Laser-engineered heavy hydrocarbons: Old materials with new opportunities

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Science Advances  24 Apr 2020:
Vol. 6, no. 17, eaaz5231
DOI: 10.1126/sciadv.aaz5231
  • Fig. 1 Schematic of laser ablation of natural HH (coal, MO pitch, and tar).

    (A) HH materials: tar, MP, and coal. (B) Laser-ablated stochastic graphitic system from HH. (C) TEM image of laser-ablated steam cracked tar. (D) TEM image of laser-ablated LvB coal (DECS 19). (E) TEM image of laser-ablated MP pitch. Arrows point to graphitic fringe stackings. Scale bars, 5 nm (C to E). Insets of (C) and (D): Profiles of highlighted lines. The average interlayer spacing of ablated tar is ~4.3 Å, and that of ablated coal is ~3.4 Å. (F) MD simulation result of sp2 carbon change in tar, coal, and pitch after laser ablation. (G) MD simulation results of H:C ratio change in tar, coal, and MP pitch after laser ablation. (H) Schematic of how naturally occurring PAHs are stitched to larger graphitic clusters when ablated by CO2 laser. A.U., arbitrary units.

  • Fig. 2 Raman analysis of HHs, oxidized HHs, and laser-ablated HHs.

    (A) Raman spectrum of laser-ablated HHs. Raman spectrum of laser-ablated MP with different additives. The increased 2D peak and narrowed G peak indicate a better aromatic stacking in laser-ablated MP with additive alkane and small aromatic fragment. Raman spectra of laser-ablated oxidized tar and MP thin films showing a strong 2D peak compared to the near-zero 2D peak in ablated nonoxidized films. (B) ID/IG ratio, FWHM, and G peak position analysis of Raman spectra. The numbers in each data point indicate a different sample. Ox, oxidized; Asphal, asphaltene; a-C, amorphous carbon; nc, nanocrystalline. (C) Fitted in-plane crystallite size La from ID/IG.

  • Fig. 3 Conductivity and electrical transportation of HH.

    (A) Conductivity of laser-ablated natural polyaromatic hydrocarbon (NPAH) thin films and their hybrid thin films compared to the conductivities of synthetic carbon materials. (B) Temperature-dependent conductivity of laser-ablated NPAHs.

  • Fig. 4 Conductivity optimization of laser-ablated tar.

    (A) Optical images of laser-ablated tar thin film. The scanning speed is fixed at 127 mm/s, while defocus and laser power vary as labeled on the image. Optical absorption analysis of laser-ablated tar. Photo credit: Xining Zang, Massachusetts Institute of Technology. (B) Visible light (2 to 3 eV) absorption of tar and ablated tar, from which Urbach tail is derived in (C). The slope of (B) can be used to derive H:C ratio and aromatic content following the method in (20). (D) H:C ratio and aromatic content change in response to different laser power at the same defocus setting at 0.14 inches. (E) Raman spectrum of laser-ablated tar with different power at a defocus distance of 0.14 inches. (F) Conductivities of ablated tar, which shows a tentative linear response to power/defocus. In (E) and (F), the full-range power is 30 W. Percentage is used to record the parameter tuned in the software interface. The real power numbers can be calculated accordingly.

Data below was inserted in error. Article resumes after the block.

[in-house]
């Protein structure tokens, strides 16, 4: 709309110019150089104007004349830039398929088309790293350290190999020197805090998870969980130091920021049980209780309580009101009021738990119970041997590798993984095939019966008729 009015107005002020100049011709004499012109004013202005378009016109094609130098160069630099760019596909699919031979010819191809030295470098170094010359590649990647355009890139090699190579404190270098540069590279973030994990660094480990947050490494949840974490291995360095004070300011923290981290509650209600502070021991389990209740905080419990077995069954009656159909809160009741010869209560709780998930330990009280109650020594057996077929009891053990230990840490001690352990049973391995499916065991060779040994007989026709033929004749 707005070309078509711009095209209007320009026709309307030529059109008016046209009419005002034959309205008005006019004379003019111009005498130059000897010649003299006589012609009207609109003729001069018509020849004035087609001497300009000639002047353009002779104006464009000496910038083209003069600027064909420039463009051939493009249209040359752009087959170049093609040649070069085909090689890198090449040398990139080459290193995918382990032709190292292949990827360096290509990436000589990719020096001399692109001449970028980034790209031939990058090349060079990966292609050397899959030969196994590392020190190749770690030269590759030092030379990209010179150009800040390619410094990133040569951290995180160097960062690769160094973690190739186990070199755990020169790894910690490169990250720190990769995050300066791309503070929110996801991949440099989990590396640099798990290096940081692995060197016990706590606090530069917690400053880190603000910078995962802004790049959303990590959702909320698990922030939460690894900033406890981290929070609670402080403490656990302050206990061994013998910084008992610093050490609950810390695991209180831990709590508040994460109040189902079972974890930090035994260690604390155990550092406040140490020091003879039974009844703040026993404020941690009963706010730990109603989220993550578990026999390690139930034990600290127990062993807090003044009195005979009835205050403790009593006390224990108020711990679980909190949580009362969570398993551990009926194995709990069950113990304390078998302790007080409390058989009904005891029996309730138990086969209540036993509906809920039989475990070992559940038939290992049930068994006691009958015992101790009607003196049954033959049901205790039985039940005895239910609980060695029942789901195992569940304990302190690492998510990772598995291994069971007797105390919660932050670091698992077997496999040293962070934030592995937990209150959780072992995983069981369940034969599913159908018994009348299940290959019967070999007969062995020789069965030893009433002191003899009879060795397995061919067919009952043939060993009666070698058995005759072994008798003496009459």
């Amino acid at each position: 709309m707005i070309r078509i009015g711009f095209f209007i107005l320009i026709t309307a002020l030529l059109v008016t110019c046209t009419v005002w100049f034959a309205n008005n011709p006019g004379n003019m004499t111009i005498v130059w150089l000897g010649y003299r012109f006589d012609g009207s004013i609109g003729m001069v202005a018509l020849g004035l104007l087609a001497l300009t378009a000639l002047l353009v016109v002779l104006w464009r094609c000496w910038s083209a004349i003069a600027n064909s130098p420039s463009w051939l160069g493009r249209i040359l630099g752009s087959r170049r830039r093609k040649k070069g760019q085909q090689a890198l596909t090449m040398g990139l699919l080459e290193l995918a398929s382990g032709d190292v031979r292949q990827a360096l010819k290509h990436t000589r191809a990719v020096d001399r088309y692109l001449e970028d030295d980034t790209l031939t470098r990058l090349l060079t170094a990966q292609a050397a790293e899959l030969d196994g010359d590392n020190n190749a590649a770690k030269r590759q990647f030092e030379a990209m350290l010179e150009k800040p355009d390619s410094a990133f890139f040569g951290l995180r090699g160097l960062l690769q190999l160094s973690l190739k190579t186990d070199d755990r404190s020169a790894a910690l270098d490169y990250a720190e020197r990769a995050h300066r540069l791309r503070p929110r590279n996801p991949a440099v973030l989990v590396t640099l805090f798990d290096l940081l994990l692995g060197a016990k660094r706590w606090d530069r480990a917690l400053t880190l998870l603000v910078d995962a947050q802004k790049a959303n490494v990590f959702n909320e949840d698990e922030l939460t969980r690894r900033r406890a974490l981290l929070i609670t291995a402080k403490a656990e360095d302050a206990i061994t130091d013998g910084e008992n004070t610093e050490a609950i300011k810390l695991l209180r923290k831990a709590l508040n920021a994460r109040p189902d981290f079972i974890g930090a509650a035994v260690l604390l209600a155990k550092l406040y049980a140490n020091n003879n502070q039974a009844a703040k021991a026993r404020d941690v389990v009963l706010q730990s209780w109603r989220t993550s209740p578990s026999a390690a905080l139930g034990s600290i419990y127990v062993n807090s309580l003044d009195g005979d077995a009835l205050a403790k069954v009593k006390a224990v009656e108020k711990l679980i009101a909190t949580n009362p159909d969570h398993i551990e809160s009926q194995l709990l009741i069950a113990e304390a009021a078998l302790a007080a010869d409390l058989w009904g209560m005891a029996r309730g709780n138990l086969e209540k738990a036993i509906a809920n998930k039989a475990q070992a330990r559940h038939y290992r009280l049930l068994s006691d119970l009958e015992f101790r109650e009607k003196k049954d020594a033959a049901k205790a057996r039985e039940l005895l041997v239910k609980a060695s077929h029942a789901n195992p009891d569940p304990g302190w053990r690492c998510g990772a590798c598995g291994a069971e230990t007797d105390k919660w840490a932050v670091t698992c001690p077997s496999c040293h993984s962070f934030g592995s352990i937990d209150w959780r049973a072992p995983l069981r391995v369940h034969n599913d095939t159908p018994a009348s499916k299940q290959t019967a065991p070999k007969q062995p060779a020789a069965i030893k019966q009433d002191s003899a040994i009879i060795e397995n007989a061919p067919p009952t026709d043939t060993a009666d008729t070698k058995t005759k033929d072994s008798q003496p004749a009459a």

• Fig. 5 Applications of laser-treated tar in electronics and additive manufacturing.

    (A) Fabrication schematics of laser-printed devices, including patterning, washing, and transfer process. (B) Laser-printed tar-based devices including a transparent heater, an interdigit supercapacitor, and a flexible strain sensor transferred onto PDMS. Details of performance are shown in the Supplementary Materials. (C) Heating responses under different bias. Temperature will plateau after ~20 s, and the saturated temperature increases with input bias voltage. Heating temperature can reach up to 300°C under 60-V bias. (D) Optical image of laser-printed supercapacitor and strain sensor. (E) Performance of strain sensor made of laser-ablated tar. (F) Performance of strain sensor made of laser-ablated MP-asphaltene composite. (G) Comparison of gauge factors of strain sensor in (E) and (F). Photo credit: Xining Zang, Massachusetts Institute of Technology.

Supplementary Materials

  • Supplementary Materials

    Laser-engineered heavy hydrocarbons: Old materials with new opportunities

    X. Zang, C. Jian, S. Ingersoll, Huashan Li, J. J. Adams, Z. Lu, N. Ferralis, J. C. Grossman

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    • Figs. S1 to S8
    • Tables S1 and S2

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